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Grantees Profile

Laty Gaye Thiam

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Grantee Title

Project: Assessing the functional contribution of genetic diversity in Plasmodium falciparum RH5 vaccine candidate complex in immune evasion

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Host Organisation & country:

Institut Pasteur de Dakar, Senegal


Despite the health burden and threat of malaria in Africa, the development of an effective malaria vaccine hasn’t been possible because of the genetic diversity of the malaria parasite.

The goal of Dr Laty Gaye’s research is to gather critical information for the design of the next-generation malaria vaccines through the characterization of the functional impact of genetic diversity in the malaria parasite’s immune evasion and vaccine efficacy. Dr Laty Gaye will apply state-of-the-art technologies to engineer parasites to contain different variants of the current most prominent blood-stage vaccine candidates and determine the most critical variants to include in a highly effective vaccine.  

Grantee Description

Dr Laty Gaye is a postdoctoral research fellow at the Institut Pasteur de Dakar in Senegal. He obtained a PhD degree in Molecular Cell Biology of Infectious Diseases (MCBI) in 2019 from the West African Centre for Cell Biology of Infectious Pathogens (WACCIP), University of Ghana, Legon. His PhD work focused on the mechanisms of erythrocyte invasion by Plasmodium falciparum, with a particular focus on malaria parasite biology and blood stage vaccines.

As an early career researcher, his goal is to contribute to developing comprehensive biological tools to help address the challenges associated with malaria vaccine development. His short-term career goal is to assess the effect of Plasmodium falciparum genetic diversity on vaccine efficacy. In the longer term, this will contribute to developing strategies to enable the design of next-generation malaria vaccines that can circumvent the challenge posed by strain-specific immunity. This fellowship will greatly enhance his career path, as it will enable him to develop the necessary skills for a better understanding of host-pathogen interactions and specifically how parasite genetic diversity impacts vaccine efficacy, while positioning him to be a leader and mentor for young African scientists in malaria biology and vaccinology.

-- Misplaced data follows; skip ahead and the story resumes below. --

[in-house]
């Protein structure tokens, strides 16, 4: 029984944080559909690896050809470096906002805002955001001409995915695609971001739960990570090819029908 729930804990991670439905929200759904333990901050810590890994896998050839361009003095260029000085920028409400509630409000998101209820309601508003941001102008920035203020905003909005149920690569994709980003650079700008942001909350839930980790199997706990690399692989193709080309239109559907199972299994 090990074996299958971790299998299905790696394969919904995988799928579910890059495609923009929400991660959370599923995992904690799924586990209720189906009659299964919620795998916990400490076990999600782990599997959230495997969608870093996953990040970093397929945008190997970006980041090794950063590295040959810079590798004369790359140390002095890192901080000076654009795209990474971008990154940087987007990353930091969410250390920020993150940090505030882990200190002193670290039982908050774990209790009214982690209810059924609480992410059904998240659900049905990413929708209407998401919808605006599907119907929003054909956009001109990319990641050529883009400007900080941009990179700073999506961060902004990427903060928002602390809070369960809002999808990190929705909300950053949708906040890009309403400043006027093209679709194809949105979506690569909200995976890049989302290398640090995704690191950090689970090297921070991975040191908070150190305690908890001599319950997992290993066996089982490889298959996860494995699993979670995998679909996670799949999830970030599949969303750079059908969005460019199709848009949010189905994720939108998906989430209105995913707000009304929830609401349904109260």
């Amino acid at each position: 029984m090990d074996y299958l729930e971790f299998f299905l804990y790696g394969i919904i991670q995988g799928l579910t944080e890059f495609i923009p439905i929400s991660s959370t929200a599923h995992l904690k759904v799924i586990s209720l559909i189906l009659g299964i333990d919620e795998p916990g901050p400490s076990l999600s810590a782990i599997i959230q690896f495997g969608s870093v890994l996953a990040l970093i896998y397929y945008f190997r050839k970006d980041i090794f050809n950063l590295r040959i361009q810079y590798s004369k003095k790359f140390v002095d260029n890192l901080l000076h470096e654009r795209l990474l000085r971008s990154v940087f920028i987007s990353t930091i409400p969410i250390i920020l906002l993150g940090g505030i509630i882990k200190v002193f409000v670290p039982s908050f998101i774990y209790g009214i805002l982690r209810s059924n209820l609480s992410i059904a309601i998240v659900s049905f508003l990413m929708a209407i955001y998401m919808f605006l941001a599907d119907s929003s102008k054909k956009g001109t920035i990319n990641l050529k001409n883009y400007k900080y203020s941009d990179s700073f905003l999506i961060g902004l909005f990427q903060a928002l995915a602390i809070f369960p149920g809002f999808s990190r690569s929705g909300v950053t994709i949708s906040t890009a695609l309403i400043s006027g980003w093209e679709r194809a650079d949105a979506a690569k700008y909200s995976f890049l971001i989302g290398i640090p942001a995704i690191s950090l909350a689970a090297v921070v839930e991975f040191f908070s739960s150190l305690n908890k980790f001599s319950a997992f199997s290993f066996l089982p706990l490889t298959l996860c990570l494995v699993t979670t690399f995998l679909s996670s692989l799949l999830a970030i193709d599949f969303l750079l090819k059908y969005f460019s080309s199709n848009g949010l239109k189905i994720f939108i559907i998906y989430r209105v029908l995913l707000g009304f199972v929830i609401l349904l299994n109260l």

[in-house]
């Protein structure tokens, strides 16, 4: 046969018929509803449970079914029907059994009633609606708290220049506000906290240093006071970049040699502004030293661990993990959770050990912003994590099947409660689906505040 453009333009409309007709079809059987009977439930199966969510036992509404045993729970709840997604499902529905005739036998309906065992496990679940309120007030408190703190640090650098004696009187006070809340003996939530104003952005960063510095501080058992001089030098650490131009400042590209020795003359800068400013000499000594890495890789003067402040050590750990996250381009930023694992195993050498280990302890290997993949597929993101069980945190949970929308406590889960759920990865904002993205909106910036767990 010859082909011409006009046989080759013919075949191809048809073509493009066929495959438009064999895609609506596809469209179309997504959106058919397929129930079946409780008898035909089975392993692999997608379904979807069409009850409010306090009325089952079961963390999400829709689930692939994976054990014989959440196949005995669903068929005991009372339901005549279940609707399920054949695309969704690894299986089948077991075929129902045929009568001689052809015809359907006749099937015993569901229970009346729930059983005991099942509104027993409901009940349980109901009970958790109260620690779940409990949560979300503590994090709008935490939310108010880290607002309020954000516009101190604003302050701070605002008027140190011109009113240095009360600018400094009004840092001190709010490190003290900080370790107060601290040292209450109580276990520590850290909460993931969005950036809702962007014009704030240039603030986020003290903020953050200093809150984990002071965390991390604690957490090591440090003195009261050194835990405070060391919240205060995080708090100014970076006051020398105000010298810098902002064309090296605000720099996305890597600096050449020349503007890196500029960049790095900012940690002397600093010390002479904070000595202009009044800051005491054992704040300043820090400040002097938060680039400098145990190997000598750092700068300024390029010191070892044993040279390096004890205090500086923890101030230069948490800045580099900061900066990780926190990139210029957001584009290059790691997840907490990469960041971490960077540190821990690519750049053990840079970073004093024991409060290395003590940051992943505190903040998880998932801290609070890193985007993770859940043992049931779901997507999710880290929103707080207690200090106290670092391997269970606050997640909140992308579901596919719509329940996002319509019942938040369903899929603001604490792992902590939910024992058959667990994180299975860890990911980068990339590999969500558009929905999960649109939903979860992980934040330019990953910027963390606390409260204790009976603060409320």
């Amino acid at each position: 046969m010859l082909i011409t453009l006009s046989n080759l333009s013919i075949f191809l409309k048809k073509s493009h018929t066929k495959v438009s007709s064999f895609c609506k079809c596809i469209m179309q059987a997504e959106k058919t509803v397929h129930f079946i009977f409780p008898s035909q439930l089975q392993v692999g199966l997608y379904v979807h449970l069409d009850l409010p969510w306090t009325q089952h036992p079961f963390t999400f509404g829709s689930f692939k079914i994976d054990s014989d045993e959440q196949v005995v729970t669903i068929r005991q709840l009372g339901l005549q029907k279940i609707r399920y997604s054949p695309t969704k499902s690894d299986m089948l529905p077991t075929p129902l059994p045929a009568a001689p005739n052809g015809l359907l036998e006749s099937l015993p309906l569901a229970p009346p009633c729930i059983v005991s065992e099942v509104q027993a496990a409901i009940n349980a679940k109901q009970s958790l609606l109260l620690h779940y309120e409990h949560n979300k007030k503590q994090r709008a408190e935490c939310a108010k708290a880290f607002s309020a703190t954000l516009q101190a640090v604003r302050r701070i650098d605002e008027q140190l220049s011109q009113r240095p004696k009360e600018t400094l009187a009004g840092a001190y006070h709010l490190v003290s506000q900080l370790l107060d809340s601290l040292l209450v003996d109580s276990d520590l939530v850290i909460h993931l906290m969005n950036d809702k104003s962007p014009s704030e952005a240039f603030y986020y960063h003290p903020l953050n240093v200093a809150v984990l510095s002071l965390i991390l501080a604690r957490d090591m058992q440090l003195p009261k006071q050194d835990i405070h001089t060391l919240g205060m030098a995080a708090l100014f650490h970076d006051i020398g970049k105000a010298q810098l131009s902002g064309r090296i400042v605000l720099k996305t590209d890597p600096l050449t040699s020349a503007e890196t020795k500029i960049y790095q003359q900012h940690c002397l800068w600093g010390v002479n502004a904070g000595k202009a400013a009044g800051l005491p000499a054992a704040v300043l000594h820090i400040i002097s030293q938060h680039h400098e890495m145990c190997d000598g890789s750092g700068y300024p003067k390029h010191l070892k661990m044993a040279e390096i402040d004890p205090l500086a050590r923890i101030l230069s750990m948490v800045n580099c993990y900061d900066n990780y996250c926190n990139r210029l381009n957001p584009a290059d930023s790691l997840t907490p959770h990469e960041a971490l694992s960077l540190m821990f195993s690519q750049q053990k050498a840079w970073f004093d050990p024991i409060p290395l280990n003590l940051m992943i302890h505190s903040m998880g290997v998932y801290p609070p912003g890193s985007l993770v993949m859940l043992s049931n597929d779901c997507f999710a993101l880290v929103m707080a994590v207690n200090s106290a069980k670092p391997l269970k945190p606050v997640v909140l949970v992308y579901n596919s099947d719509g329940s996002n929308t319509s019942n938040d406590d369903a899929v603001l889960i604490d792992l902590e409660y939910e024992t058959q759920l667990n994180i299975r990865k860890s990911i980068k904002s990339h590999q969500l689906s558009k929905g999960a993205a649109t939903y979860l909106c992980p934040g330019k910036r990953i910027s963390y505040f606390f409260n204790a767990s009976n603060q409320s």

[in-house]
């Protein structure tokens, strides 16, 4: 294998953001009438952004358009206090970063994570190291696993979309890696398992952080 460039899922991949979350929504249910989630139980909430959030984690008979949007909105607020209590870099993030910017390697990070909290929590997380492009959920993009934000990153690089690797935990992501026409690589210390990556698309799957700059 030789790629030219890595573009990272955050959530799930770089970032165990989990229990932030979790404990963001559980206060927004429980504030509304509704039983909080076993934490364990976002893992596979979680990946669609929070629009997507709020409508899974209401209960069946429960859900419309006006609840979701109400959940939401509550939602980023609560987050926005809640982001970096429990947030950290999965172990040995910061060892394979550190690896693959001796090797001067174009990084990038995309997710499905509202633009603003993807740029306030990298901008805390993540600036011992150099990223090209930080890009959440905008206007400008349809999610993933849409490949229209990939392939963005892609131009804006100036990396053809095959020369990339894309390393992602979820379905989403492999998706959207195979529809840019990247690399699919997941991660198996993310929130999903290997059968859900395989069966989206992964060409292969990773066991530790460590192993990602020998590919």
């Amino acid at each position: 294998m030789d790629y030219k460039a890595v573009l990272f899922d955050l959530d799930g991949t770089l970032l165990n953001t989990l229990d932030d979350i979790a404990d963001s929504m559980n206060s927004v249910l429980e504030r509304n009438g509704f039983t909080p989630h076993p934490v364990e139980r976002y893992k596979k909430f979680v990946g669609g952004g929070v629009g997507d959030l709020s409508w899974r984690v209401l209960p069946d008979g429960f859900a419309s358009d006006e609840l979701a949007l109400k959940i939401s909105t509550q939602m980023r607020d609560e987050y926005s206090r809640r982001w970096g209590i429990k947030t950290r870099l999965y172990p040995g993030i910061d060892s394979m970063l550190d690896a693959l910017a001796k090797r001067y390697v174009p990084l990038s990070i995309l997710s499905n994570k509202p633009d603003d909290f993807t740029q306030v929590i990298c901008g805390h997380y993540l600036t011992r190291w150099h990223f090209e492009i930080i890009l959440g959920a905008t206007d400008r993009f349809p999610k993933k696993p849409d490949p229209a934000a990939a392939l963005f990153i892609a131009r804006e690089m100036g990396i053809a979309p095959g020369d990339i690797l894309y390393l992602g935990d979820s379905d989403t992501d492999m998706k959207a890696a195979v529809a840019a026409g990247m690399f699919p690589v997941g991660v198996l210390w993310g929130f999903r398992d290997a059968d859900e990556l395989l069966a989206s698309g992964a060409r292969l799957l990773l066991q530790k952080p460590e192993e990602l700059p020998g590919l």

Project: Assessing the functional contribution of genetic diversity in Plasmodium falciparum RH5 vaccine candidate complex in immune evasion

One of the major challenges that has limited the progress of an effective, deployable malaria vaccine is the breadth of parasite genetic diversity, which often results in the development of strain-specific immunity. This problem has diminished enthusiasm for several invasion-blocking candidates after costly Phase IIb trials. The WHO approval of the first malaria vaccine (RTS,S) is a major achievement and it represents a useful first-generation tool that can be used together with other interventions, but designing a highly-effective, strain-transcendent second-generation malaria vaccine remains the “holy grail” of malaria vaccinology. An ideal malaria vaccine is the one that not only combines safety and efficacy, but also can overcome natural genetic diversity – yielding high efficacy against all circulating strains. Such a vaccine will require a rigorous evaluation of the effect of genetic diversity in the earliest stages of vaccine development, clinical trials, and implementation. Over the last decade, the P. falciparum reticulocyte-binding-like protein homolog 5 (PfRH5) has gained special interest as a promising malaria vaccine candidate, as it is shown to be conserved, immunogenic and essential for parasite survival. PfRH5 binds to other parasite antigens, namely the RH5 interacting protein (Ripr) and the cysteine-rich protective antigen (CyRPA), which together, form an essential complex for merozoite invasion of human erythrocytes. In my project, we will combine genomics and experimental genetics to create parasite lines which can be tested for their immune evasive potential using human monoclonal antibodies from both vaccinated and naturally infected individuals to assess the functional contribution of genetic diversity on P. falciparum immune evasion to ultimately inform the design, evaluation, and optimization of the next-generation malaria vaccines.